watercolor, 24" x 18"
I read an article in Newsweek about cicadas in Missouri. The photos showed the insect emerging from its empty exoskeleton with soft wrinkled wings that straightened and shone as they dried. As a child growing up in Missouri, I was familiar with the brown empty shells, but never connected them with the sound of the insects or their discarded transparent wings that I found under the trees. At the library, I learned that they are called Magicicada Septendicem: "Magic every seventeen years." This painting shows the cicada under a snowball bush where I played as a child. The writing on the painting says:The nymph leaves the soil by night in the late spring,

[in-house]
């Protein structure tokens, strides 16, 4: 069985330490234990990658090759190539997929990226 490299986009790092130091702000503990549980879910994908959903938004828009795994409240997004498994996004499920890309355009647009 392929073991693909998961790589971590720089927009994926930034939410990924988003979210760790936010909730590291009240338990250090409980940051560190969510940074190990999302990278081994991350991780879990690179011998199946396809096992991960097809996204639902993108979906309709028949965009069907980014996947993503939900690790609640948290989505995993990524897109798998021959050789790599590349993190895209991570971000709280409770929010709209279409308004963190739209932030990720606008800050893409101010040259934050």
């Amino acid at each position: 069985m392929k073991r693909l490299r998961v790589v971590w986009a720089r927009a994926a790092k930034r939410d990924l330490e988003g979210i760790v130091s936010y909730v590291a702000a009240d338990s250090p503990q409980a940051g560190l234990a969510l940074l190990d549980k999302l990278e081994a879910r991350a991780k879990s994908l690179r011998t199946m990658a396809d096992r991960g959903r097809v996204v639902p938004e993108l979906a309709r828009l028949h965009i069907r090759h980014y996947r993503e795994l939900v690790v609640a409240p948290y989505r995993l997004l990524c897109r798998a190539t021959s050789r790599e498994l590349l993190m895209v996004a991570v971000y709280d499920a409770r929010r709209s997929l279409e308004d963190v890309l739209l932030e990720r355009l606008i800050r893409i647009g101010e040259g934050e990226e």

And climbing partly up a tree trunk takes a secure hold.
Her skin then splits down the center of her back,
The cicada emerges, leaving the nymphal shell behind.